“I’m saying that when the President does it, it’s not illegal.” – Richard M. Nixon

MARKING THE 100th anniversary of Richard M. Nixon’s birth, the legacy he leaves behind was seen in full glory through President George W. Bush’s unitary executive notion. It was shepherded by Vice President Dick Cheney, a man who never got over what happened to President Richard Nixon, working for Donald Rumsfeld during the Nixon Administration, and chose to make sure the presidency would be strengthened because of Nixon’s resignation.

President Gerald R. Ford’s unforgivable action of pardoning of Nixon brought on a new way to look at political corruption and executive malfeasance and illegality through ignoring it.

Nixon’s statement about executive illegality above has turned out to be the bedrock of the modern presidency, unless of course sex is involved.

First Lady Hillary Rodham Clinton fought for her husband’s presidency and her actions were seminal in saving it, which I cover in the history of Hillary’s rise in my book The Hillary Effect, as Democrats in Congress grew antsy over the deplorable conduct of their party leader and president. But whatever people thought of President Bill Clinton’s scandalously stupid actions with the intern Monica Lewinsky, Mrs. Clinton knew they didn’t come close to meeting the bar of impeachment that even Nixon escaped, and the public agreed. Clinton should have been censured for his actions, while impeachment, especially looking at the Nixon or Reagan litmus tests, was absurd.

Richard M. Nixon ducked impeachment by being the only president in U.S. history to resign.

As far right as this country’s gone today, Nixon would likely be considered a Democrat now. He created the E.P.A., worked on national health care with Teddy Kennedy that would have been a private insurance win, and signed Title IX into law. On foreign policy, Nixon made his reputation going after Communists, so when he went to Communist China it changed world history. Through detente, Nixon also visited the Soviet Union, easing tensions caused through the Cold War and especially Harry S. Truman who handled our relationship with the Soviets after WWII abysmally.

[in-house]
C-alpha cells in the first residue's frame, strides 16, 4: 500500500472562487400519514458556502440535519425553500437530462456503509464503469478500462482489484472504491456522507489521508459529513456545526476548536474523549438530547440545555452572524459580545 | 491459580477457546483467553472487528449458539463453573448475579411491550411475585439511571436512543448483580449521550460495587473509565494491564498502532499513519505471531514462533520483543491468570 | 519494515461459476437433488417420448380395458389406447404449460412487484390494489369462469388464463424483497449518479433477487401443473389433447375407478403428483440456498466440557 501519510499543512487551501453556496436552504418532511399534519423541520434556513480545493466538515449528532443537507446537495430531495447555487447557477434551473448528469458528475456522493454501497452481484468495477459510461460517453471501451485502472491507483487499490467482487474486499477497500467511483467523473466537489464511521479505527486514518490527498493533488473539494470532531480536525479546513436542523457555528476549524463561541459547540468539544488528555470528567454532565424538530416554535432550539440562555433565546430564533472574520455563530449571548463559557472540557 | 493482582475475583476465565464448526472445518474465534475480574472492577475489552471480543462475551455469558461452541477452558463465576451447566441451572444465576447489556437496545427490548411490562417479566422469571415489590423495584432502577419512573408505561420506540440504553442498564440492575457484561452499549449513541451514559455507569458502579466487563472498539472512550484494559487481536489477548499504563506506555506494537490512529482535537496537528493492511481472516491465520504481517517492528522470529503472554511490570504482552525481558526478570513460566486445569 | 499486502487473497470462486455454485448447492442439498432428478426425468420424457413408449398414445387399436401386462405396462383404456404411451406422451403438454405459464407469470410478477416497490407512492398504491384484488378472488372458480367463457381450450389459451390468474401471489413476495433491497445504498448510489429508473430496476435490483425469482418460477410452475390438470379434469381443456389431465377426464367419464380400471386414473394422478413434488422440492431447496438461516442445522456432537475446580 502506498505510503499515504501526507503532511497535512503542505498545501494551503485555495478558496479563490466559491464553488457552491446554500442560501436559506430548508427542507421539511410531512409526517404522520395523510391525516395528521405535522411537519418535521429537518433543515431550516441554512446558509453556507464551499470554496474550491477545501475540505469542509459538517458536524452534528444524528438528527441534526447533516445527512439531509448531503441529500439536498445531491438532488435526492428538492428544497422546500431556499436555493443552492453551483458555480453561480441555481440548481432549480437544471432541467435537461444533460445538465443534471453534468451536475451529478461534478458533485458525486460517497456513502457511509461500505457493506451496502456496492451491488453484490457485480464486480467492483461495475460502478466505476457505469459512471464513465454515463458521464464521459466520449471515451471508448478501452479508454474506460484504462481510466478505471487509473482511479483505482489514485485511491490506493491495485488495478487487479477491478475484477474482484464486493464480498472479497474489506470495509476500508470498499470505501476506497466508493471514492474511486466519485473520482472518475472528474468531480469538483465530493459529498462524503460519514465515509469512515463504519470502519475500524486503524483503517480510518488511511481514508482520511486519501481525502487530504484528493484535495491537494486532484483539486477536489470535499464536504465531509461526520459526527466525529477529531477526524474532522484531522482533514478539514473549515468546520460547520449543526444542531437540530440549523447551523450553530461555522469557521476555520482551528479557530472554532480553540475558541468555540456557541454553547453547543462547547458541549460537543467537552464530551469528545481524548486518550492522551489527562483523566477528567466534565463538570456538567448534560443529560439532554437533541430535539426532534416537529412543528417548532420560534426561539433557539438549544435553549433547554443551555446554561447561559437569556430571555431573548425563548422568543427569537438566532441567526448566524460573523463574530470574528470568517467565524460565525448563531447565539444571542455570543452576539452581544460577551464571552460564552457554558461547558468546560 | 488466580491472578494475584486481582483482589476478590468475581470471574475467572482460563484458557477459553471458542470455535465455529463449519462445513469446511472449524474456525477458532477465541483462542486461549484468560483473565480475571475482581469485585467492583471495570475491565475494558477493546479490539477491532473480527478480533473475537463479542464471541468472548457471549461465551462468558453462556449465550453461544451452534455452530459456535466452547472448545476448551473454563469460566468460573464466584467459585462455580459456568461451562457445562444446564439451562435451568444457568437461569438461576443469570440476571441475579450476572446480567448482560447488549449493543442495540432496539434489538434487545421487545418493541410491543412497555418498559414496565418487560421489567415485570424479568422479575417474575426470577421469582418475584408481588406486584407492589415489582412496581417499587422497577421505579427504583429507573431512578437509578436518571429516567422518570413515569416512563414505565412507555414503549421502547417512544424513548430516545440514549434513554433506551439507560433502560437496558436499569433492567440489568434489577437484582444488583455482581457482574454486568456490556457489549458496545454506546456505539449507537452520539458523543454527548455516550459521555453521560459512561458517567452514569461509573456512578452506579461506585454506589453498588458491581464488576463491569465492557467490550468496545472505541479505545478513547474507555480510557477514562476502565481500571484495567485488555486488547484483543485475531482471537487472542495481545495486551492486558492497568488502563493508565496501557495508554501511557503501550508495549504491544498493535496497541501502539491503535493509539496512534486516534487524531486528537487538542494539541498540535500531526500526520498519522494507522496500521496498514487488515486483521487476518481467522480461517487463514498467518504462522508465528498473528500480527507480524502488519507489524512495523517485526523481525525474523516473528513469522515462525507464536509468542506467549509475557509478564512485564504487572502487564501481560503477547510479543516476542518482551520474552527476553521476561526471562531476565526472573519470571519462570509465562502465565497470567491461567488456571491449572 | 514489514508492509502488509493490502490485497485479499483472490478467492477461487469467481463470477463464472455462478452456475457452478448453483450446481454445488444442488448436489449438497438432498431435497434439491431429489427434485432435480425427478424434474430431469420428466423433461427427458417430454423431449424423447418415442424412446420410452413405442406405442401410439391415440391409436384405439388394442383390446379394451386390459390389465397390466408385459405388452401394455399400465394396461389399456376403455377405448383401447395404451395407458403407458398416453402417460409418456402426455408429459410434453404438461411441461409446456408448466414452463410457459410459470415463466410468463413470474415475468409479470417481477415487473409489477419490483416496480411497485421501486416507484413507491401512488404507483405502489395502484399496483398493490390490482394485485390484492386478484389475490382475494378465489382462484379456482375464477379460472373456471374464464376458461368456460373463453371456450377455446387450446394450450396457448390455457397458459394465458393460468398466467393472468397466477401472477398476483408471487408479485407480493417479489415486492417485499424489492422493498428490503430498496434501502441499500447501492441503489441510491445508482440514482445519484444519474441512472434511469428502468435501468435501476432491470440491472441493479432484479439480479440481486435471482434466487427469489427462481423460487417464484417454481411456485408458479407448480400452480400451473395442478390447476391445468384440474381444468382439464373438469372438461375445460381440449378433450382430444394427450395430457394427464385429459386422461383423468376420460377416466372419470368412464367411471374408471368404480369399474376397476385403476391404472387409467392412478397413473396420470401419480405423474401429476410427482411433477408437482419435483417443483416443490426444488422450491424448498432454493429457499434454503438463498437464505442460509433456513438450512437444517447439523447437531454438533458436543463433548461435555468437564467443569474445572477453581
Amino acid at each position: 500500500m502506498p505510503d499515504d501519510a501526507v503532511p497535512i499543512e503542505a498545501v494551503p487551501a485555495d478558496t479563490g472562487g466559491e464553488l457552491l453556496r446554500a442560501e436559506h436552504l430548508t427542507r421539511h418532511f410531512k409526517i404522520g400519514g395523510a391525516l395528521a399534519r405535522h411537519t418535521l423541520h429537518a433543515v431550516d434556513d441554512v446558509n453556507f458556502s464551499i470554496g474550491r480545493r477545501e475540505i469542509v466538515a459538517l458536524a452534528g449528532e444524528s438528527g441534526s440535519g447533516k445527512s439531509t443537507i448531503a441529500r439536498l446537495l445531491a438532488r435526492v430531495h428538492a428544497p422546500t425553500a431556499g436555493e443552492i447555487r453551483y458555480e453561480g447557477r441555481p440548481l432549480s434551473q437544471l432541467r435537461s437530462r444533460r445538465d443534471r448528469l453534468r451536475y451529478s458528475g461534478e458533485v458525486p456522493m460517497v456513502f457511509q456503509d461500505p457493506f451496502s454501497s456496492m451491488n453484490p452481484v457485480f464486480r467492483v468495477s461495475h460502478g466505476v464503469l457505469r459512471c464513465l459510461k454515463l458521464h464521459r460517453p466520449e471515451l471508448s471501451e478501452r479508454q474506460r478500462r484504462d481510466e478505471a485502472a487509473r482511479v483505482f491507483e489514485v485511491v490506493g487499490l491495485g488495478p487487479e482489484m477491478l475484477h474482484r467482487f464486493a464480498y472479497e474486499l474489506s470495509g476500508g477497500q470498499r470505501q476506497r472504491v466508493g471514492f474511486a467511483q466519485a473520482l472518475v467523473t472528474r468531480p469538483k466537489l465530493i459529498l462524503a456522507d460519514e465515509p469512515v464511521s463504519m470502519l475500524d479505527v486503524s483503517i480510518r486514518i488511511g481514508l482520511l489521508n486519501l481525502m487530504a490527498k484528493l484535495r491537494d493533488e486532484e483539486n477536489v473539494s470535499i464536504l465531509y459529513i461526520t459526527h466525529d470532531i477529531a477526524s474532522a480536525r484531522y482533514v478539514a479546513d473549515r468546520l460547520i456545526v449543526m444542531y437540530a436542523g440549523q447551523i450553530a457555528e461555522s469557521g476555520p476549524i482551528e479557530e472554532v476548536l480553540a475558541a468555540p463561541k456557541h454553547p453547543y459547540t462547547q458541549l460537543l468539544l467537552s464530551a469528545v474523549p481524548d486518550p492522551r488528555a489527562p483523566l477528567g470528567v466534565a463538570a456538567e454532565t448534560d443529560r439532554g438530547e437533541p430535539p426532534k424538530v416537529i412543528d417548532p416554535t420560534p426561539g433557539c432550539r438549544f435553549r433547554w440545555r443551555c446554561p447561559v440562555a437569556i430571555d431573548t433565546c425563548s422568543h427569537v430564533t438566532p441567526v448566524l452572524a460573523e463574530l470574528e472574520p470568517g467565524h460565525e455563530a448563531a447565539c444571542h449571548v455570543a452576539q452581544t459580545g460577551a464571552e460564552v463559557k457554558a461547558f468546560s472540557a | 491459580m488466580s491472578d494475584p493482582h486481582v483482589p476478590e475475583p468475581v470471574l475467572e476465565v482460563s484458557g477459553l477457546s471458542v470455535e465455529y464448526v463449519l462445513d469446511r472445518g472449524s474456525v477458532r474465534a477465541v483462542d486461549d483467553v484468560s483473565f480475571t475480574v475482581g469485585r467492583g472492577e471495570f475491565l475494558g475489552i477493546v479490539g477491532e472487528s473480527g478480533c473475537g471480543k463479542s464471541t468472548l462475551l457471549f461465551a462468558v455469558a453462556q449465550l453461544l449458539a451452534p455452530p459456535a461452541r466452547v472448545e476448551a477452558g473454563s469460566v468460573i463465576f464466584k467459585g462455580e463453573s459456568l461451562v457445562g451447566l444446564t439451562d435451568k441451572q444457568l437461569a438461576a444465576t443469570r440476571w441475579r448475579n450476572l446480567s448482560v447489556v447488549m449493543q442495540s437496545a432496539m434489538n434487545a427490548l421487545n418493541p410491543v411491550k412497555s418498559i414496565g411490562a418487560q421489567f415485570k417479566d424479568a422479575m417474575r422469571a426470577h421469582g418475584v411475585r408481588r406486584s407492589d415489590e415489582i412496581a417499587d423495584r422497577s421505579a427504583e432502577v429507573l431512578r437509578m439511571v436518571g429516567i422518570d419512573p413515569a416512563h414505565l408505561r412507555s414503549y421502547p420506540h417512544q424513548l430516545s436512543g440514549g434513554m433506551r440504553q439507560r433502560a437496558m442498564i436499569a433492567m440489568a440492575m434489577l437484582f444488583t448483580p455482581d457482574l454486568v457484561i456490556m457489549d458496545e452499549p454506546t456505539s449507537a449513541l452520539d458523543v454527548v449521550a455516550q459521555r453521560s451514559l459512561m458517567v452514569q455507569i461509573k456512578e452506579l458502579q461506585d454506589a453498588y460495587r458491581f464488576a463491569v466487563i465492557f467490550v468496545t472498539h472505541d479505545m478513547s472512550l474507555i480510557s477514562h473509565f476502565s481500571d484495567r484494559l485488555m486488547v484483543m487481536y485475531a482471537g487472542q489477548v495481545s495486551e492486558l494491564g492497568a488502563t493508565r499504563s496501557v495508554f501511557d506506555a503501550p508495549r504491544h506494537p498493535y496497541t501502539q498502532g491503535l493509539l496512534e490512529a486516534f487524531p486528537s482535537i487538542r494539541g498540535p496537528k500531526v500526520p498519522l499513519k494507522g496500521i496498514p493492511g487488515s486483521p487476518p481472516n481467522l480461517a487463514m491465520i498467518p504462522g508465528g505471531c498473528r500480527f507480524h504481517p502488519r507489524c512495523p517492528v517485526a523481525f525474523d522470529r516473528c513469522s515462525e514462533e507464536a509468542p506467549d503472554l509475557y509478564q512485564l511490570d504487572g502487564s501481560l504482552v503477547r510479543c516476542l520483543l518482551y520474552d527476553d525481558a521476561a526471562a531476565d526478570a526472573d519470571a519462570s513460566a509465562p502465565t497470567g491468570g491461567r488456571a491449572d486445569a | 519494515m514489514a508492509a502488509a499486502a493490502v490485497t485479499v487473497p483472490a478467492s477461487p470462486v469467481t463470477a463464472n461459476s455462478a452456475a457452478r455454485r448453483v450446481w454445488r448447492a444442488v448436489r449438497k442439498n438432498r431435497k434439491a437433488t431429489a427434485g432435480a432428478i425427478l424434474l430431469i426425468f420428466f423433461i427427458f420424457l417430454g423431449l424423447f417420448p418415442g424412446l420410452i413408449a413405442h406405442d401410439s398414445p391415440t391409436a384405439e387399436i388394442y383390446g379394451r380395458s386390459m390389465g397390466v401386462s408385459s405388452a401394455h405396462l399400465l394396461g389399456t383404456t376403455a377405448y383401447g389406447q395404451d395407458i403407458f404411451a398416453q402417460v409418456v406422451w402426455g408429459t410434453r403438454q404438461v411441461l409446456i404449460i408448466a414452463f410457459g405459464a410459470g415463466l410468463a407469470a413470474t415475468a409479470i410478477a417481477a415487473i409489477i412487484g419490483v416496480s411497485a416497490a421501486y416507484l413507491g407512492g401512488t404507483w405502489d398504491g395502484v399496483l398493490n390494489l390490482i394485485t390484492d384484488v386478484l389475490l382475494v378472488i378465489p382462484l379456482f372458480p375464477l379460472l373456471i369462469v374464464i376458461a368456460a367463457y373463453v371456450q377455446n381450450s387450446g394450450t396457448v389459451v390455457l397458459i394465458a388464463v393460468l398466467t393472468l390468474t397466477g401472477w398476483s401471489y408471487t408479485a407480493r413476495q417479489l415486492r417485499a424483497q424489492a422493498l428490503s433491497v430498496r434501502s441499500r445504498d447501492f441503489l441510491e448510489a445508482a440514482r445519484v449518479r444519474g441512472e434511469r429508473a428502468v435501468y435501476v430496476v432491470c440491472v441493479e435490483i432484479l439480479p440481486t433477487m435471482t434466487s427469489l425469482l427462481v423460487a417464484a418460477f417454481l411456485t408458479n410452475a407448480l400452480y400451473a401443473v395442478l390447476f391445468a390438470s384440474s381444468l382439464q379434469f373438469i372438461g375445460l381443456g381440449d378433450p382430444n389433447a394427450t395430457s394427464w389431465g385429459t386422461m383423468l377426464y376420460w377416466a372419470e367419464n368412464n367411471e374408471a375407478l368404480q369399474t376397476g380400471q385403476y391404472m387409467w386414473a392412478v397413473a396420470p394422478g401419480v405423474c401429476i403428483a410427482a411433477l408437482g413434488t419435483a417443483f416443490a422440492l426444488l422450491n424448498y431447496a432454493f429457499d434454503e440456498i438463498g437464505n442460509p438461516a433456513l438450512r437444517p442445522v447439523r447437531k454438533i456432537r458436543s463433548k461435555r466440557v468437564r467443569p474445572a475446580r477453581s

On Vietnam, Nixon sabotaged President Lyndon Johnson’s efforts at peace, then prolonged the war and illegally bombed Cambodia, ending up getting the same agreement that could have been forged years earlier without killing tens of thousands of Americans, not to mention Vietnamese.

Bringing the U.S. off the gold standard, known as the “Nixon shock,” remains controversial in many conservative quarters, which he announced during the popular show “Bonanza” in 1971.



If Nixon’s pardon taught our politicians anything it’s that even if there is a good reason to hold the president accountable for crimes, Congress can get away without doing it if partisans stick together or self-righteous hypocrites clothe themselves in God. Ronald Reagan ducked impeachment over Iran-Contra because of this, while George W. Bush was allowed to get away with committing to torture policy and a false case for war, because Democrats thought it might hurt their political prospects, but especially the newly inaugurated Barack Obama who campaigned on a “different kind of politics.”

It certainly would have been a different kind of politics if Democrats had decided to finally hold a Republican president accountable for his illegalities.

Doing right for the sake of it is no longer a respected or even demanded American political trait, especially if it will cost your political party discomfort.

The unitary executive that was entrenched during Richard M. Nixon’s presidency lives on through Barack Obama today. It can be seen in the civil liberty encroachment, Gitmo, the NDAA, assassination policy overseas, as well as the drone policy of killing across the world in a new type of undeclared war against enemies uncharged but claimed. That the C.I.A. is now a military unit without congressional oversight is another issue of executive prerogative, which Barack Obama sanctioned and Richard M. Nixon would approve.

Yet compared to Republican Party leaders today, Richard M. Nixon actually looks like a leader. But he was still a crook.